Sunday, December 24, 2017


“Here am I, the servant of the Lord; let it be with me according to your word.” –Luke 1:38

In some ways, it’s odd to return to a gospel reading we read nearly nine months ago, when we celebrated the Annunciation. But that’s where our gospel has us this morning: on the cusp of something new.

These days it can seem like we’re constantly looking for the next big thing. The newest iPhone or the newest car. A new job or a new school. As human beings, it’s almost like we’re wired to look for what comes next. As Christians, we’ve spent Advent doing just that—looking for the coming of the kingdom of God.

That’s what our gospel starts to give us. An angel sent, not to Rome, but to a small town in the Middle East. A woman starting the revolution, not by rousing her kinsmen to arms, but by accepting, embracing, and nourishing in her body the Word of the Lord—a child conceived, not of the will of the flesh, but of the will of God.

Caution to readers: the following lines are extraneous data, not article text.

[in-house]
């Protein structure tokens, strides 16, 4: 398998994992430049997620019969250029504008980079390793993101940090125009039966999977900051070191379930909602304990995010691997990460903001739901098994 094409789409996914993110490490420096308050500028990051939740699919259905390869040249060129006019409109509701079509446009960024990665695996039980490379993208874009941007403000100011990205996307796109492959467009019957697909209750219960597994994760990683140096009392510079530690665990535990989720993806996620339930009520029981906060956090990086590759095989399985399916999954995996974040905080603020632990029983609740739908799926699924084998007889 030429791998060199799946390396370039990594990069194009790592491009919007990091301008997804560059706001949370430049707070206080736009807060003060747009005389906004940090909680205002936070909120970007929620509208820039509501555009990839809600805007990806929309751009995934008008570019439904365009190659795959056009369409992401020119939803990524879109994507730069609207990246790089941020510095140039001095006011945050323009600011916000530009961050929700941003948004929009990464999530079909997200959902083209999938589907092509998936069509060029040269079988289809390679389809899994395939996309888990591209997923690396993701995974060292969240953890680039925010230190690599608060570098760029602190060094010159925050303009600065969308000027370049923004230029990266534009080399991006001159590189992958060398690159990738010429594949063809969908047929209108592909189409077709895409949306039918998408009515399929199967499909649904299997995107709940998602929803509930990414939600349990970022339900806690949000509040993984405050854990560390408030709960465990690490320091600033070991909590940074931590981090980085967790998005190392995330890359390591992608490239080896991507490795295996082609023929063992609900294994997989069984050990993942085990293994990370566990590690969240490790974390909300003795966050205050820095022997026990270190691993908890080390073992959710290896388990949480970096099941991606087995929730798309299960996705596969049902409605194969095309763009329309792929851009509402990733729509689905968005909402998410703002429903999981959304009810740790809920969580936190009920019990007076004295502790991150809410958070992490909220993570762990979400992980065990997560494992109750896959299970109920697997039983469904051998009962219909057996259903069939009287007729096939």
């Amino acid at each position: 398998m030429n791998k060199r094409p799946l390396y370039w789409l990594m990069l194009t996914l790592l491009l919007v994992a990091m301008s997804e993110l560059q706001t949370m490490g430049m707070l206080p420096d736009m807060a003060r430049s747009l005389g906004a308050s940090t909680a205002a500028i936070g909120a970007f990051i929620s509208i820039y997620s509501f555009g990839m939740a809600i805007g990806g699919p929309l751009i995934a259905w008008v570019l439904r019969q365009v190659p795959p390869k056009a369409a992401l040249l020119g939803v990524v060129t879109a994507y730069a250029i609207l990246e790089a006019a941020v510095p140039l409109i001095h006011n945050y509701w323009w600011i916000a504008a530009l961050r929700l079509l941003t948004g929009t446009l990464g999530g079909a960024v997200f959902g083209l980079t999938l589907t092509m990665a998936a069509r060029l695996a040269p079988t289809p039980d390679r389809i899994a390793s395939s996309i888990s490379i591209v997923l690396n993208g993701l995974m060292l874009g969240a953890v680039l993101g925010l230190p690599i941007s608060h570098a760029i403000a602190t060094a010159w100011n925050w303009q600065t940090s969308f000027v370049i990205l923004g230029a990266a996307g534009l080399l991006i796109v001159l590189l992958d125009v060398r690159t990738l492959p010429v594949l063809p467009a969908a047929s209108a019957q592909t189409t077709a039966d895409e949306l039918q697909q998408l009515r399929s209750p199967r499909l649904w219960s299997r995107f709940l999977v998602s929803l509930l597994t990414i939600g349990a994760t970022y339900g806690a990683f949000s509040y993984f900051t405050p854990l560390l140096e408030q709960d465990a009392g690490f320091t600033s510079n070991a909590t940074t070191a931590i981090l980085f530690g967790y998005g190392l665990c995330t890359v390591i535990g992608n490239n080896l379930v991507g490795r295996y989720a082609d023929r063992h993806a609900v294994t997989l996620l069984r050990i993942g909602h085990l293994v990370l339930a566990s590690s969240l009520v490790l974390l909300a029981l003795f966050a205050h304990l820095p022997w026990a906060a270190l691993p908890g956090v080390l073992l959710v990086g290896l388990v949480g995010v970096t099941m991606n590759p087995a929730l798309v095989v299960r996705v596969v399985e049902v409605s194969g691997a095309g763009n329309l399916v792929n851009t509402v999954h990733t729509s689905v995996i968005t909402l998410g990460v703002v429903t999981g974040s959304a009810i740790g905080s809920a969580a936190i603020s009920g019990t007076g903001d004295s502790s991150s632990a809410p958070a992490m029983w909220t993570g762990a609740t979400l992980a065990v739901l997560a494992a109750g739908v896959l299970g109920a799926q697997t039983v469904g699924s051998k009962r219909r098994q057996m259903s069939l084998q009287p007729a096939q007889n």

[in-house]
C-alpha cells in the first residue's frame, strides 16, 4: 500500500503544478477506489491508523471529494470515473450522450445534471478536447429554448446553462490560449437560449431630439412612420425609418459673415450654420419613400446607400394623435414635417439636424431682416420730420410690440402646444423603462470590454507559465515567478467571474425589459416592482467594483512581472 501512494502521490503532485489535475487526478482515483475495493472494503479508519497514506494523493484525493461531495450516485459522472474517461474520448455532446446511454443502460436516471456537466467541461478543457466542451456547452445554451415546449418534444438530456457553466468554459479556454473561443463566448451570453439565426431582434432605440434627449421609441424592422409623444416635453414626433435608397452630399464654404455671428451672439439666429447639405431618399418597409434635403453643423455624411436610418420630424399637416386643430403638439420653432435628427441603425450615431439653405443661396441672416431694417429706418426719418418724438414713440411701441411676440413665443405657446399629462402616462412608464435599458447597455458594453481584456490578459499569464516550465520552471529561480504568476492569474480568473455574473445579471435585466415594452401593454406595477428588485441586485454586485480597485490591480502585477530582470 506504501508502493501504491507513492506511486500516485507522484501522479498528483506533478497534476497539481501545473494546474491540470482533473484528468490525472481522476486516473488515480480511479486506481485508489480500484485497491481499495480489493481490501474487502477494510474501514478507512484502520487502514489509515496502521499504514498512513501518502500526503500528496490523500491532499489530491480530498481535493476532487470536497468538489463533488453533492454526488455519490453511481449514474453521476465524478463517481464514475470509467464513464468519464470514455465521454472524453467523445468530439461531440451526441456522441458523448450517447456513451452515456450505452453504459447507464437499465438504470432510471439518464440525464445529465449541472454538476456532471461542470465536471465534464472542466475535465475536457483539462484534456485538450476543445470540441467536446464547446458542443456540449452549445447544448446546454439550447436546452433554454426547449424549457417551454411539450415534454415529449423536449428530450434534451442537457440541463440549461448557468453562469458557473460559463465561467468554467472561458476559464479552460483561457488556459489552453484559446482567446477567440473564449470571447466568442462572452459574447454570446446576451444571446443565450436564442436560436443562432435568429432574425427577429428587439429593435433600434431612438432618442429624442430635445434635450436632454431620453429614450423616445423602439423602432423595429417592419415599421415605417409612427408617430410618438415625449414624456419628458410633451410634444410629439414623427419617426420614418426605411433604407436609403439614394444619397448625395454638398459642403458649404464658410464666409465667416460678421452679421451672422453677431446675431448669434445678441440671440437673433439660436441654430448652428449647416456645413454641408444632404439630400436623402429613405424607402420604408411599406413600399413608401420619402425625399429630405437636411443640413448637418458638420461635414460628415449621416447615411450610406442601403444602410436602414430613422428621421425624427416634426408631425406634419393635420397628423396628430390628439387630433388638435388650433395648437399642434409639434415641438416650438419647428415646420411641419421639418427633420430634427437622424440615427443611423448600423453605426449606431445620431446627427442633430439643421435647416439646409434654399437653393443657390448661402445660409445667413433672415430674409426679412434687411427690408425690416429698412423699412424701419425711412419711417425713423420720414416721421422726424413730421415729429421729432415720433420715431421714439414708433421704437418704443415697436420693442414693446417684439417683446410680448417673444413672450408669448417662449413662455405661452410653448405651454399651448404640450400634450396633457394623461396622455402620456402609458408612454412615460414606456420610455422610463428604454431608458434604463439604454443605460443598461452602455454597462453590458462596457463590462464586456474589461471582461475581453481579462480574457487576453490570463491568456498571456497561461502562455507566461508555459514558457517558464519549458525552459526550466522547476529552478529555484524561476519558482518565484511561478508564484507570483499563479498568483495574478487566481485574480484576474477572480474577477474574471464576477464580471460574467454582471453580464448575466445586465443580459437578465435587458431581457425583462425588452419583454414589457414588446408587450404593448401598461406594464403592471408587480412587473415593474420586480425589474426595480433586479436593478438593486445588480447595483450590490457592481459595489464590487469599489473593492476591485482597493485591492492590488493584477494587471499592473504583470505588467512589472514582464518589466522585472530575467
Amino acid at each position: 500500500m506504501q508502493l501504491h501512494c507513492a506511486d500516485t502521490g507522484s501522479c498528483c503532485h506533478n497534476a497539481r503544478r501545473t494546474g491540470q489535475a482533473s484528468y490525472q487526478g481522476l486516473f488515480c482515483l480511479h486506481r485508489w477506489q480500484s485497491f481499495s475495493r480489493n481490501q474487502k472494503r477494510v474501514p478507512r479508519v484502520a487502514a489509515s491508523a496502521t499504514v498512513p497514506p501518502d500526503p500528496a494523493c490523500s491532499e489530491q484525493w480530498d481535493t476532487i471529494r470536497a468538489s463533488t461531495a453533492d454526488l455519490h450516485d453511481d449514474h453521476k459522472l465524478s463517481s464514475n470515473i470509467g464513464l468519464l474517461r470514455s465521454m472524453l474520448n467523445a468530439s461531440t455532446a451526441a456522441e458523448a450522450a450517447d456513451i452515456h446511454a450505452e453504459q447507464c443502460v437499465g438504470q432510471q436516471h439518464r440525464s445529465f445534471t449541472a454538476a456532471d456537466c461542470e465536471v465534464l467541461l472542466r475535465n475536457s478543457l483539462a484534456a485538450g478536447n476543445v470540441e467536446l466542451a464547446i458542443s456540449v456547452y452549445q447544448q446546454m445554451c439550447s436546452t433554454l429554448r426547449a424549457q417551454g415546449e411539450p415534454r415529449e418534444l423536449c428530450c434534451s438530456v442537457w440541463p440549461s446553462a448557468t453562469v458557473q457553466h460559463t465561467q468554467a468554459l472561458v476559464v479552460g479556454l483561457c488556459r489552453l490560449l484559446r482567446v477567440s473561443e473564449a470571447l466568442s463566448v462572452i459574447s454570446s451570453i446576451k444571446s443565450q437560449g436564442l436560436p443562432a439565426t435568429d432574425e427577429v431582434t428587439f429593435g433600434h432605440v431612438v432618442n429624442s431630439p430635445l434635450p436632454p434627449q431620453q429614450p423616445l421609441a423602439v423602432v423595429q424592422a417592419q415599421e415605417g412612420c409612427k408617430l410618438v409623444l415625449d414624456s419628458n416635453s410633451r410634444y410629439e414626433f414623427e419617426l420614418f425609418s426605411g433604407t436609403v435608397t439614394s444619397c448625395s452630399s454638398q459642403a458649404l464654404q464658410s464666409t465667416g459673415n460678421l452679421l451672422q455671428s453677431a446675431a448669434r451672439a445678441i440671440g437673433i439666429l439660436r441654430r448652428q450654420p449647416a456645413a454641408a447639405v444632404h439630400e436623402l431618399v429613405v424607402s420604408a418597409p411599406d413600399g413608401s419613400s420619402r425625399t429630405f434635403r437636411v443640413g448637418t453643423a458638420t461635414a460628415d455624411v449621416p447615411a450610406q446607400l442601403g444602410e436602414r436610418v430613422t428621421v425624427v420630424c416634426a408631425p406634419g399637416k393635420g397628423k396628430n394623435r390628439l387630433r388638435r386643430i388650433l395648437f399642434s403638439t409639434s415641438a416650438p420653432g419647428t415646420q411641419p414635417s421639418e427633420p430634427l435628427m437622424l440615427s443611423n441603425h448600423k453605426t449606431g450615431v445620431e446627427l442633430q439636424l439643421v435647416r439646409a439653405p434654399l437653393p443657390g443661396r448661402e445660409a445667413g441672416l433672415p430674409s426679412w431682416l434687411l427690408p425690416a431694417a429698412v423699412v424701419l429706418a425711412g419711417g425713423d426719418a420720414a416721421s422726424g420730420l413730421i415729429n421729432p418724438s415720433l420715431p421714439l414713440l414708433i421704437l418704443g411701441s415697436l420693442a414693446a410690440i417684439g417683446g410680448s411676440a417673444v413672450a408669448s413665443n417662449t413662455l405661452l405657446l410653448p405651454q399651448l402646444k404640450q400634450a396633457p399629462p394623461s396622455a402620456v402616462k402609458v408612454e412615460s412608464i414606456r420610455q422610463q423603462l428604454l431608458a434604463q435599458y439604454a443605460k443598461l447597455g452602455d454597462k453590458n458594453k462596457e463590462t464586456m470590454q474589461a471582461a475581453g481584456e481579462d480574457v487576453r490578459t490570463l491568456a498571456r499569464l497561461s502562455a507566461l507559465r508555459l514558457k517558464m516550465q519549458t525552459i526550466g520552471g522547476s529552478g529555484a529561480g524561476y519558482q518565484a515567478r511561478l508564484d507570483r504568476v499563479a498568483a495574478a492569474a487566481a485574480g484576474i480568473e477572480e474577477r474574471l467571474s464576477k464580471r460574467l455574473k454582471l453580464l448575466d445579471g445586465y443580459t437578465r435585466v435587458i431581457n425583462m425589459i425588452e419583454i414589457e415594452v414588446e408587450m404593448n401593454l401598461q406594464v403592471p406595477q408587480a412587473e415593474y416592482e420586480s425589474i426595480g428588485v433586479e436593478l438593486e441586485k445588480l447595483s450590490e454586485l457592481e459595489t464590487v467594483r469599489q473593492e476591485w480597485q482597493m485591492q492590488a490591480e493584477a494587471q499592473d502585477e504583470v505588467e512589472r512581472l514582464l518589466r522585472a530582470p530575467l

We’ve spent Advent looking for what is to come, imagining Christ’s coming in power and great glory, imagining God making all things new, not just in our hearts and minds but in the world around us, in a way visible to all peoples.

This morning before Christmas, we turn back the clock to the nine months that have passed and live them out in the nine hours between our services this morning and our services tonight (a short pregnancy indeed!). We go back to the Annunciation—to God’s unexpected entry into human history and to Mary’s courageous response—and we find that God has already come to us. God is already making all things new, sometimes in ways that others around us can see, sometimes in ways that only we can perceive in our hearts, sometimes even in ways that only God can know.

We are on the cusp of something new, if only we learn to have the eyes to see it and ears to hear it—if only we have the wisdom to join Mary in her reply: “Here am I, the servant of the Lord; let it be with me according to your word.”

Post by Armando Ghinaglia

Photo labeled for reuse with modification from

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